$100,000 Bitcoin, $50 Oil, $2,000 Gold? 2022 Outlook In 5 Charts


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By Mike McGlone, Bloomberg commodity strategist

Peaking commodities and the declining yield on the Treasury long bond point to risks of reviving deflationary forces in 2022, with positive ramifications on Bitcoin and gold. A primary uncertainty heading into the new year is whether the U.S. stock market can keep rising amid Federal Reserve restraint, with implications for all assets.

1. Money Supply Test: Sustainability vs. Vulnerability

Asset class performance in 2022 is likely to be all about the potential for reversion toward the upward trajectory of U.S. money supply, which should favor gold, especially if stock-market returns normalize some. What's different about that outlook, which has been relevant throughout much of history, is the proliferation of crypto assets. The fact that our graphic excludes the Bloomberg Galaxy Crypto Index (BGCI) due to distortions of its outsized performance, is a top reason cryptos are gaining exposure in portfolios.

So, will the trend turn, or are we in for more of the same? Our bias is the latter, notably because the BGCI has overcome about a 60% correction in 2021 vs. the S&P 500, which hasn't had a 10%-plus drawdown since the 2020 trough. Underperforming commodities face increasing pressure.


Gold Too Low, Stocks Too High vs. Money Supply?

2. How Sustainable Is This Disparity?

A bit of a backup in market expectations for Federal Reserve rate hikes in 2022 -- a top determinant of asset-price performance -- is gaining potential from 2021 peaks in copper, crude oil and bond yields. It took about seven years at zero before the Fed began hiking in 2015. Fed funds futures show rates jumping toward 1% by the end of 2022. History has proven that a primary force to stop this process is some stock-market reversion. Our graphic depicts the S&P 500 the most extended above its 60-month moving average in two decades, and what we see as a consolidating gold bull market waiting on a catalyst to revisit $2,000-an-ounce resistance.

The 2021 bounce in commodities and bond yields may be over, with implications for a resumption of enduring deflationary forces.


Is a Fed Rate-Hike Cycle in 2022 a Dream?

3. Bitcoin Says: Why Complicate a Bull Market?

Bitcoin is a risk asset that's evolving into a digital reserve asset in a world going that way, with positive implications for its price. Demand and adoption are rising and still appear in early days vs. supply, which is declining. The key question nearing the end of 2021 is whether Bitcoin is too hot, and our chart shows the crypto fairly priced at about its upward-sloping 50-week moving average. Not too extended and within an upward trajectory sets the stage for a potentially strong 2022. Bitcoin ended 2020 around 140% above its annual mean.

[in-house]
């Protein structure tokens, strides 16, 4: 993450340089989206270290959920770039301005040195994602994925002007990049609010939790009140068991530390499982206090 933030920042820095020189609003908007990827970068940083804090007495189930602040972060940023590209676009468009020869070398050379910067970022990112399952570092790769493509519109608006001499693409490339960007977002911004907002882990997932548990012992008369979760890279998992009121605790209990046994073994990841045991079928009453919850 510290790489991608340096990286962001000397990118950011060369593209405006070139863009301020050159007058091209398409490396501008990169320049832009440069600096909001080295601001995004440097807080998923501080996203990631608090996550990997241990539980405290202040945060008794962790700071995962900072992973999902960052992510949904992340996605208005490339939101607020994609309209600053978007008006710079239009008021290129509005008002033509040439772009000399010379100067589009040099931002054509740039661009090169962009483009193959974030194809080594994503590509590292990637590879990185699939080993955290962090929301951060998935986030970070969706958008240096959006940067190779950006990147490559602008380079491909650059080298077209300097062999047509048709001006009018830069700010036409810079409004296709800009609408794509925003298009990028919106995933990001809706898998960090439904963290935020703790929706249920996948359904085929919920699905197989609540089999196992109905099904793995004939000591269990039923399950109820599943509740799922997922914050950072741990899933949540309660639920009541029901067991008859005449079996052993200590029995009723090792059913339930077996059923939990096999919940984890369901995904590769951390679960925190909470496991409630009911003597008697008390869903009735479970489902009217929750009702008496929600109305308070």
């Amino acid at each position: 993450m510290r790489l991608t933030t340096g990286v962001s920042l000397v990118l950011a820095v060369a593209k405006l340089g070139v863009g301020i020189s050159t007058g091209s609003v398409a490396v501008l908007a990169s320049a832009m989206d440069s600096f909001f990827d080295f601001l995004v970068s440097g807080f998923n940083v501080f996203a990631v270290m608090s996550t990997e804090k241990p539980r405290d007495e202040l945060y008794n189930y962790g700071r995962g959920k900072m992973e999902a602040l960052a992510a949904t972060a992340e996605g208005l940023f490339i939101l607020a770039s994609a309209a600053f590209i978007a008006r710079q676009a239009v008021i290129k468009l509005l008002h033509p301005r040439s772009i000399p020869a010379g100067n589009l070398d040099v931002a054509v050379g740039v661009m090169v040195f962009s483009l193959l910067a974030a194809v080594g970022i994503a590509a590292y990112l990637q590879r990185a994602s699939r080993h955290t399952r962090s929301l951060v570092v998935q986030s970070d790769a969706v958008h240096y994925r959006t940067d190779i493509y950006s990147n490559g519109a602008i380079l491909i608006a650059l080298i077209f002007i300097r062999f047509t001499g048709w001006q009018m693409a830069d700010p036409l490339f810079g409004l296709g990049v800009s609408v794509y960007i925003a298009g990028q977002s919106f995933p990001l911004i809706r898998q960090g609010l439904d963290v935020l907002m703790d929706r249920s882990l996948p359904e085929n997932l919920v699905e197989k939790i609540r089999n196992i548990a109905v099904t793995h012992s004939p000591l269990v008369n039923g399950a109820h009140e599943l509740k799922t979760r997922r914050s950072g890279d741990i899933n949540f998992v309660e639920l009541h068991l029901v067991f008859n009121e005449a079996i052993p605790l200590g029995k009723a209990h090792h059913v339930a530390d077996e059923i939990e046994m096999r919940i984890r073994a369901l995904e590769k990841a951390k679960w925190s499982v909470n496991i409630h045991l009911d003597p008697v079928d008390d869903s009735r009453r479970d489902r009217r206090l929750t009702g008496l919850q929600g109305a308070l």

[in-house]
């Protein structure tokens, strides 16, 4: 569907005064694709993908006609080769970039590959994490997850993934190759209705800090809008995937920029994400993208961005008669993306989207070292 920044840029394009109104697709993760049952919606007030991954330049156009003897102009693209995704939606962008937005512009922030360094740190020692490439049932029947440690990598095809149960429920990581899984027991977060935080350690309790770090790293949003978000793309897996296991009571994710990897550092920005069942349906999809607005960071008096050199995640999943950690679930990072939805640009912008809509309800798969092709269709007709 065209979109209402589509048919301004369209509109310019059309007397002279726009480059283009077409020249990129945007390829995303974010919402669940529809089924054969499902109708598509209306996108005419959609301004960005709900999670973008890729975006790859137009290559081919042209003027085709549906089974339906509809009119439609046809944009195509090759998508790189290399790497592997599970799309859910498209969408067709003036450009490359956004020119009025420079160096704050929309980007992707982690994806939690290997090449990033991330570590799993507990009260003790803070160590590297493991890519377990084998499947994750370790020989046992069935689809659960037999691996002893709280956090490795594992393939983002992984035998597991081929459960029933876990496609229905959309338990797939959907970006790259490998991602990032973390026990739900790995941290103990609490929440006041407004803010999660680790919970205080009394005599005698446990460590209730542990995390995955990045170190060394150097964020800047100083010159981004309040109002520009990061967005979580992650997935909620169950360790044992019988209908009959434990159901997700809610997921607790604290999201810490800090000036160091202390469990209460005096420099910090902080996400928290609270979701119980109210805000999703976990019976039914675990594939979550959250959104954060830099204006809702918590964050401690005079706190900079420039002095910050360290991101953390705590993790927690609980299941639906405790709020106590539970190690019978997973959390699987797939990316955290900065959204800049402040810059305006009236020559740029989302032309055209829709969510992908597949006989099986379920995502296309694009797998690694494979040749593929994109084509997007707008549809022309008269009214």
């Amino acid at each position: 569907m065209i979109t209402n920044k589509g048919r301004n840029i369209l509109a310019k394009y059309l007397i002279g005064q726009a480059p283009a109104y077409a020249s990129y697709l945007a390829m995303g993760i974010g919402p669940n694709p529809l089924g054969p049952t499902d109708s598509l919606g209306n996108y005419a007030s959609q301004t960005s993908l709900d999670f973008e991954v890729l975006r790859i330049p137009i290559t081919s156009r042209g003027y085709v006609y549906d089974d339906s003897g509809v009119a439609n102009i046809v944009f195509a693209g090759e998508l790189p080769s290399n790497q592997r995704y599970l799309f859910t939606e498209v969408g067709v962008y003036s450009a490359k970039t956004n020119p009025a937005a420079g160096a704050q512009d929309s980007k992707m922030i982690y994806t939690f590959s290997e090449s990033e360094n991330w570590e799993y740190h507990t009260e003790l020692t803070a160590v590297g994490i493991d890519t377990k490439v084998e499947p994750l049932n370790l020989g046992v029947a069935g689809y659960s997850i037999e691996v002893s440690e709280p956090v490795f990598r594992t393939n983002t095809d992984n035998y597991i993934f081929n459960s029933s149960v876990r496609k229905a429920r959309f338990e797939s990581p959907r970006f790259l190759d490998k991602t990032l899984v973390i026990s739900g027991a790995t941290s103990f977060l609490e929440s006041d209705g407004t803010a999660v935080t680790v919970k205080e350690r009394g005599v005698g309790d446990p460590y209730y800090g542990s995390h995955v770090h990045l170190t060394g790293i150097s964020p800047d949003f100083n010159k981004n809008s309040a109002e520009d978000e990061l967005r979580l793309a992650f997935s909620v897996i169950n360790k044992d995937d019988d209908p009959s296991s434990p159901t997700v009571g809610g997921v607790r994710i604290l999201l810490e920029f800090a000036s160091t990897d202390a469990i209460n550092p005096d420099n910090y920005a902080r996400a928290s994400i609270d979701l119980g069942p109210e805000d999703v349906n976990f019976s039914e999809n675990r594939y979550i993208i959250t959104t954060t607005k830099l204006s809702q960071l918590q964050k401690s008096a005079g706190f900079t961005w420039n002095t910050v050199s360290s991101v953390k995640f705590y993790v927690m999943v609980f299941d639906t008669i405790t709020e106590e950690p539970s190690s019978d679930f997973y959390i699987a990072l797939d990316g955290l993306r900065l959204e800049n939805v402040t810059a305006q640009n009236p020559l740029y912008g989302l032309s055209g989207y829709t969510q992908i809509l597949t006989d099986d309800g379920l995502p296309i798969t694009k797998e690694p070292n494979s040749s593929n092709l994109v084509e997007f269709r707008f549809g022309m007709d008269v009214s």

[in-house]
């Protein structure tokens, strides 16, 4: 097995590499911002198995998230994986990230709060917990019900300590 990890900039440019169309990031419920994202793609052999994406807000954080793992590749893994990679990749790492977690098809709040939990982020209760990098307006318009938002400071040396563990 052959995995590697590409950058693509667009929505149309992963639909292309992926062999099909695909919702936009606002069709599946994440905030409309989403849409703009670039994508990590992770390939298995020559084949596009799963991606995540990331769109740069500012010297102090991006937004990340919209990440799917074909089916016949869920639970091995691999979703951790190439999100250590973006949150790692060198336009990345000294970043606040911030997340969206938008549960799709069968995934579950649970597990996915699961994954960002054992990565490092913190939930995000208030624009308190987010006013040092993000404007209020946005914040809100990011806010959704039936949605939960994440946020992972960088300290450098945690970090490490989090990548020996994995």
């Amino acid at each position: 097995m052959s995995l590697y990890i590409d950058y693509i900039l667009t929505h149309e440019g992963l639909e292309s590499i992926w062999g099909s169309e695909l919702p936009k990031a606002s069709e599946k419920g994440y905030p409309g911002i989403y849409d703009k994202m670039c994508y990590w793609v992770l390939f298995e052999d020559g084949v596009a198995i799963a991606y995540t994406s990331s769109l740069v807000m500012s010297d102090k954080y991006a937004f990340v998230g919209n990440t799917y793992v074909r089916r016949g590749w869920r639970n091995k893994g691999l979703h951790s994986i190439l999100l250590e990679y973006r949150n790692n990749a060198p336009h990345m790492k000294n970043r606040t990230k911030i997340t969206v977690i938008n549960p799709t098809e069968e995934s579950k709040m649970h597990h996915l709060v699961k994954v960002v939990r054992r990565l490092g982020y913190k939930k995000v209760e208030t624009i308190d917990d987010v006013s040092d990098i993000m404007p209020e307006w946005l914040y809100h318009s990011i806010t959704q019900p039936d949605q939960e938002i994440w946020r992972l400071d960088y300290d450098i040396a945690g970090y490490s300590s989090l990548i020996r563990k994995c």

The overextended condition a year ago has been relieved, and it's now a question of a consolidating bull or the beginning of a reversal. Our bias is with the former, on the back of favorable demand vs. supply fundamentals. About $100,000 is good target resistance.


100,000 Bitcoin, Target Resistance for 2022?

4. Crude Wonders: Why Complicate a Bear Market?

The big difference between commodities -- notably oil -- and Bitcoin is elasticity of supply, which points downward for crude prices in 2022. In 2021, West Texas Intermediate stretched the greatest distance above its 60-month moving average since the peak in 2008. This is a bad sign for prices. The price bounce is accelerating the paradigm shift of the U.S. gaining enduring status as a net crude and liquid-fuel exporter, and encouraging the proliferation of substitutes and electric vehicles.

We see unfavorable production vs. consumption, along with a challenging economic backdrop, and prices more likely to revert toward lower means. Our graphic depicts WTI appearing too hot at about $72 a barrel vs. its 60-month mean closer $56.


2021 Crude Bounce May have Cured The Recovery

5. Alert to the Great Commodity Deflation

The risk of, and propensity for, some typical reversion in broad commodity prices may be a top development in 2022. Our graphic depicts the potential early days of normalization for the Bloomberg Commodity Spot Index following an almost uninterrupted rally from 2020's bottom. Commodity prices rising with China in decline is basically an oxymoron, based on historical patterns. The second cut of China's reserve requirement ratio in 2021 (and likelihood of more to come), running alongside declining yields on the U.S. Treasury long bond is a poor mix for higher prices.

China has been a primary source of demand for commodities, notably since 2003, and higher rates in the U.S. underpin the dollar, which typically is a headwind for commodity prices.


Extreme Commodity Deflation Risks in 2022?